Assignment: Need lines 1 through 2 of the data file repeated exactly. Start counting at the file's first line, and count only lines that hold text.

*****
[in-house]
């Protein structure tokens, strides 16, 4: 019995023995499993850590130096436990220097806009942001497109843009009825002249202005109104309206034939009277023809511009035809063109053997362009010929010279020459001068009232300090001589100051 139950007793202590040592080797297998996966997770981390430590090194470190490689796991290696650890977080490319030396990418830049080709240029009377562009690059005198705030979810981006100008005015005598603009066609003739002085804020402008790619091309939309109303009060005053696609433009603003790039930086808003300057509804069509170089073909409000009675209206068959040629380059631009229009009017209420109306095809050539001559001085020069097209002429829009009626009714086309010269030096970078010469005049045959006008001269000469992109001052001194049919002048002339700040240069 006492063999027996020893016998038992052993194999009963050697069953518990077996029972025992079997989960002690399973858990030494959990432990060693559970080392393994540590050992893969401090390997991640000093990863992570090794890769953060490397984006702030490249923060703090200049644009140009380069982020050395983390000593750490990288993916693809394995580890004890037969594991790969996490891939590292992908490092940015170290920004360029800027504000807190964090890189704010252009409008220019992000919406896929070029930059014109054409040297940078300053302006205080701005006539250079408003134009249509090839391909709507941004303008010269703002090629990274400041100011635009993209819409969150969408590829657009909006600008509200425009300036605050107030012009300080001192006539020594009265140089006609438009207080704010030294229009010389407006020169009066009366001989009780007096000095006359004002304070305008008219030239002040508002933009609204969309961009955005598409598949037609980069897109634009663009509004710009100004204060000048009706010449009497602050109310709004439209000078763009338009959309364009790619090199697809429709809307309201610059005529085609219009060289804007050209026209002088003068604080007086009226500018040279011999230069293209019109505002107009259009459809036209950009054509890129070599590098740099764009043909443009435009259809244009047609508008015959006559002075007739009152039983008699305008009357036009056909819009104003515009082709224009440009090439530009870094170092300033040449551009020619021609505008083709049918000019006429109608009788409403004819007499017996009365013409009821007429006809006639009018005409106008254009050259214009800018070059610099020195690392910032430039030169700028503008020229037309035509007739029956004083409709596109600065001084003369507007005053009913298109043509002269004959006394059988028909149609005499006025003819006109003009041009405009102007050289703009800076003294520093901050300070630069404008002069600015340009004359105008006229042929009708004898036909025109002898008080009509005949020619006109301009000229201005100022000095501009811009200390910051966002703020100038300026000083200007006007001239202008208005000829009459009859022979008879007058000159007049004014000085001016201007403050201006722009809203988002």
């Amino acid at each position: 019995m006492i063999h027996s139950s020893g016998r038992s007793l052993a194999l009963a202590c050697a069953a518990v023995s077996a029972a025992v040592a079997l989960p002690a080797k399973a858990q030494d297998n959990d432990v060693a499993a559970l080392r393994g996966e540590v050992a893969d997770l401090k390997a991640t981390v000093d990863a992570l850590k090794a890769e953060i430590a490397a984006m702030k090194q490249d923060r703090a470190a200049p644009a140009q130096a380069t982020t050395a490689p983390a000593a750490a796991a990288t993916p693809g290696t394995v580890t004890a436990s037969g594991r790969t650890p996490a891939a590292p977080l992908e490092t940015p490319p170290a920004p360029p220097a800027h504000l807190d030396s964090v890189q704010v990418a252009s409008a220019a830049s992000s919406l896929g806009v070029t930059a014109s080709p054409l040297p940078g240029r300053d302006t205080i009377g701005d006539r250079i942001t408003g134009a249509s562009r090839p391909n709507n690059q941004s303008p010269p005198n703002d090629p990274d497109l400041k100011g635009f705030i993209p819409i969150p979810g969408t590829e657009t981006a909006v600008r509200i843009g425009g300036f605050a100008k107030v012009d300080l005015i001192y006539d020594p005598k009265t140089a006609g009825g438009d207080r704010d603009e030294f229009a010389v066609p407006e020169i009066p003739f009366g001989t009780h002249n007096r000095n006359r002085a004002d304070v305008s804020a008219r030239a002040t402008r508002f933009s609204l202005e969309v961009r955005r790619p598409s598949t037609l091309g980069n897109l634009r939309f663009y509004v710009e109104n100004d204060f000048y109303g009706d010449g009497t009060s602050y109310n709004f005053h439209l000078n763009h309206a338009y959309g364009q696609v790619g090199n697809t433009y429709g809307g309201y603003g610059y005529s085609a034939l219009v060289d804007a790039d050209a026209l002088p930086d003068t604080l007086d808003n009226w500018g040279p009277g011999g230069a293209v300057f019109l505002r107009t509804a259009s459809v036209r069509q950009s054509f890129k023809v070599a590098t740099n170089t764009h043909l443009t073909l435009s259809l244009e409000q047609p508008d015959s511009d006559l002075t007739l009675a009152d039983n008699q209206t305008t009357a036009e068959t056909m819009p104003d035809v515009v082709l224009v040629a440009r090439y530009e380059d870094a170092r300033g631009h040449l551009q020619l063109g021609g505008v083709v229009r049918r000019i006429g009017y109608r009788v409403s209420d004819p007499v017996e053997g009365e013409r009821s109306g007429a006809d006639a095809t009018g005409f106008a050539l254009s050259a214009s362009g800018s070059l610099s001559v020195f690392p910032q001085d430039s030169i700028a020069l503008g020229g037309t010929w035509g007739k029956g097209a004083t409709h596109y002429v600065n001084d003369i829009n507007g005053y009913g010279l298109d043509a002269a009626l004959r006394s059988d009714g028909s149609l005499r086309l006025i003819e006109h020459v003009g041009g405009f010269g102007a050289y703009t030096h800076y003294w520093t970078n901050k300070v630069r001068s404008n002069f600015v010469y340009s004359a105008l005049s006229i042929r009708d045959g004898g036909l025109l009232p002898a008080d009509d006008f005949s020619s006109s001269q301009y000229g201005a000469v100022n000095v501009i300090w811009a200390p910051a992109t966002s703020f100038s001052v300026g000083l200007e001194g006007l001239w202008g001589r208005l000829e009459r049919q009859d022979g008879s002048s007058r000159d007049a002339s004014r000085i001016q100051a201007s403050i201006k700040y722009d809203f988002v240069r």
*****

[in-house]
């Protein structure tokens, strides 16, 4: 019995023995499993850590130096436990220097806009942001497109843009009825002249202005109104309206034939009277023809511009035809063109053997362009010929010279020459001068009232300090001589100051 139950007793202590040592080797297998996966997770981390430590090194470190490689796991290696650890977080490319030396990418830049080709240029009377562009690059005198705030979810981006100008005015005598603009066609003739002085804020402008790619091309939309109303009060005053696609433009603003790039930086808003300057509804069509170089073909409000009675209206068959040629380059631009229009009017209420109306095809050539001559001085020069097209002429829009009626009714086309010269030096970078010469005049045959006008001269000469992109001052001194049919002048002339700040240069 006492063999027996020893016998038992052993194999009963050697069953518990077996029972025992079997989960002690399973858990030494959990432990060693559970080392393994540590050992893969401090390997991640000093990863992570090794890769953060490397984006702030490249923060703090200049644009140009380069982020050395983390000593750490990288993916693809394995580890004890037969594991790969996490891939590292992908490092940015170290920004360029800027504000807190964090890189704010252009409008220019992000919406896929070029930059014109054409040297940078300053302006205080701005006539250079408003134009249509090839391909709507941004303008010269703002090629990274400041100011635009993209819409969150969408590829657009909006600008509200425009300036605050107030012009300080001192006539020594009265140089006609438009207080704010030294229009010389407006020169009066009366001989009780007096000095006359004002304070305008008219030239002040508002933009609204969309961009955005598409598949037609980069897109634009663009509004710009100004204060000048009706010449009497602050109310709004439209000078763009338009959309364009790619090199697809429709809307309201610059005529085609219009060289804007050209026209002088003068604080007086009226500018040279011999230069293209019109505002107009259009459809036209950009054509890129070599590098740099764009043909443009435009259809244009047609508008015959006559002075007739009152039983008699305008009357036009056909819009104003515009082709224009440009090439530009870094170092300033040449551009020619021609505008083709049918000019006429109608009788409403004819007499017996009365013409009821007429006809006639009018005409106008254009050259214009800018070059610099020195690392910032430039030169700028503008020229037309035509007739029956004083409709596109600065001084003369507007005053009913298109043509002269004959006394059988028909149609005499006025003819006109003009041009405009102007050289703009800076003294520093901050300070630069404008002069600015340009004359105008006229042929009708004898036909025109002898008080009509005949020619006109301009000229201005100022000095501009811009200390910051966002703020100038300026000083200007006007001239202008208005000829009459009859022979008879007058000159007049004014000085001016201007403050201006722009809203988002």